Rowland Hilder

Mixed media

Farm Buildings by Rowland Hilder

The first artist that I really began to study as a young, enthusiastic watercolourist was Rowland Hilder. My parents used to buy a calendar every year called Artists Britain which would always contain several outstanding paintings by Rowland Hilder. I found myself captivated by his work and after a few disappointing attempts at using watercolour, I decided to copy some of his paintings, an exercise which I would advocate for anyone wishing to learn any painting technique. What I discovered was, my own paintings improved dramatically after these studies of Rowland Hilder’s work. I gradually began to develop my own style of painting.

Rowland Hilder was not a slave to the medium, breaking many of the rules of watercolour painting. He would often use mixed media in his paintings as this particular study of farm buildings and trees demonstrates. There are a number of books available on his work which I would encourage anyone who is serious about watercolour painting to take a look at.

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About alan

British artist Alan Reed, was born in Corbridge in the North of England into a family with a history of painting. "I have been passionate about painting all my life and committed to helping others through my paintings". Alan trained as an illustrator / graphic designer in the North of England and spent the early part of his career doing artist impressions of new building projects for architects. Alan Reed specialises in landscapes, cityscapes and portraits both in watercolours and oils. His unique, fluid style captures the atmosphere of different settings from the drama of city life to the serenity and beauty of a rural landscape. Alan Reed has had many successful exhibitions both in the UK and abroad including those at the Mall Galleries in London, Malcolm Innes Gallery in Edinburgh, Italy, the USA and the Middle East and has been a regular exhibitor of rowing scenes in the Stewards’ Enclosure at the Henley Royal Regatta. 2013 Winner of "The Artist's Prize" in the Royal Watercolour Society Competition 2013 with his painting "Jebel Akhdar, Oman". The painting was exhibited at the Bankside Gallery, London.   2011 Alan Reed - Winner of the "Circus Painting Prize" in the Bath Prize. Alan Reed's painting of  “Pump Room in the Snow” was highly commended in the Bath Prize. 2011 Alan Reed - One of the finals with his painting of "Grey Street" in the "Show me the Monet" programme shown on BBC2. 2010 Alan Reed - 1st runner up in "The Bath Prize" with his original painting of "The Royal Crescent, Bath". Alan Reed's painting of the "The Roman Baths by Torchlight" was also highly commended in the Bath Prize. Artist Alan Reed's approach to painting is described in a book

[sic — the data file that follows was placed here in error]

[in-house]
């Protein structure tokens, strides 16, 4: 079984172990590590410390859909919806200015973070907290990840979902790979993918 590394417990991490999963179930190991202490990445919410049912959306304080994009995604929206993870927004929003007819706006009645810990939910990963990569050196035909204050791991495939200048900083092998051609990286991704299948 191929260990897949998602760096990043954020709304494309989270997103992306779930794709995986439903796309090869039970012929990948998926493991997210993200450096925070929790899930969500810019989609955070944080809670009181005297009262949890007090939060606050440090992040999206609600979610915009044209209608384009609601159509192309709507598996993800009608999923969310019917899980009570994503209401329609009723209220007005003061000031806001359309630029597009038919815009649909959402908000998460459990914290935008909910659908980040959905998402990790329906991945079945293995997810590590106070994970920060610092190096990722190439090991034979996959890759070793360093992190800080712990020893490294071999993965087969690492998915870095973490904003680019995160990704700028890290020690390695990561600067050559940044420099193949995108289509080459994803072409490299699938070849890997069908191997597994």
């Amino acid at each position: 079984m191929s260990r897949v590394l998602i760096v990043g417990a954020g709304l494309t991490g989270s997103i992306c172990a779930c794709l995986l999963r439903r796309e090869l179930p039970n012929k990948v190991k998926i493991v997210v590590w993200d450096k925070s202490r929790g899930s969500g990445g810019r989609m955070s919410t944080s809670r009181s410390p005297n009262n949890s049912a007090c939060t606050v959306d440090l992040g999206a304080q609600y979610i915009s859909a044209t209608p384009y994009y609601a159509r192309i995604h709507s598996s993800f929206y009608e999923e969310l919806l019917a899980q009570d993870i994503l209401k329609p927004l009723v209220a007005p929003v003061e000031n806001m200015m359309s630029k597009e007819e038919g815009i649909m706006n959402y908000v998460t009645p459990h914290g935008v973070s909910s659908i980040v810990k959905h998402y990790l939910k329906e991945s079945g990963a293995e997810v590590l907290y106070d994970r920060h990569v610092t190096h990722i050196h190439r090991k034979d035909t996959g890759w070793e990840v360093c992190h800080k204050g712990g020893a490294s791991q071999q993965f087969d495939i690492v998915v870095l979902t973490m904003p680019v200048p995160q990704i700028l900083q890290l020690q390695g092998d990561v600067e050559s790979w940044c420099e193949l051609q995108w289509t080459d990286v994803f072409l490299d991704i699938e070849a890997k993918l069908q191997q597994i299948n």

entitled "Landscapes in Watercolour" by Theodora Philcox, an inspirational book which features the work of 23 leading watercolourists from around the world. The Middle East is an area to which Alan has given his artistic attention thanks to a series of ongoing commissions for the government of Oman. Alan’s work has become increasingly collectable and is widely represented internationally through private and corporate commissions including those for Royalty, Coutts Bank, Rolls Royce, Northern Rock PLC, several client’s private and corporate properties both in the UK and worldwide. We supply to Interior designers, Cruise ships, Corporate companies and galleries providing the perfect solution to meet all your needs. Portraits, Gift Vouchers, Sherree V-Daines, Sketchbook, Reviews, Painting Tips and Paintings for the Queen Worldwide Shipping www.alanreed.com
Nell Lofberg says:

Thanks for that. I’l l see if I can get someone to do it for me. Appreciate your reply. Nell

Nell Lofberg says:

I have just realized I have an old watercolour/pen drawing by Rowland Hilder. Its only about 8″ by 6″ and is under glass. I have no idea what to do with it. If anything. It does need some TLC as it has been neglected for a long time–1932. Any hints as to what I can do? will be appreciated.
Nell Lofberg

alan says:

Hi Neil
It might benefit from being taken out of the frame and having a new mount put on. The chances are that the mount will have discoloured over time.
Also there will be dirt behind the glass if it is in the same frame from 1932, so that will need cleaning too. As you say, a little TLC should make a big difference.
Kind regards
Alan

I’ve only one picture by Roland Hilder, and it is in fact a Christmas card that I had framed to decorate my sad, little quonset hut at RAF Bentwaters some 30 years ago. The picture is titled, “Winter, Sun and Snow” and I still find it hauntingly beautiful. I now have numerous prints from a numerous artists, and they nearly all follow the same theme of a wintry scene in some form.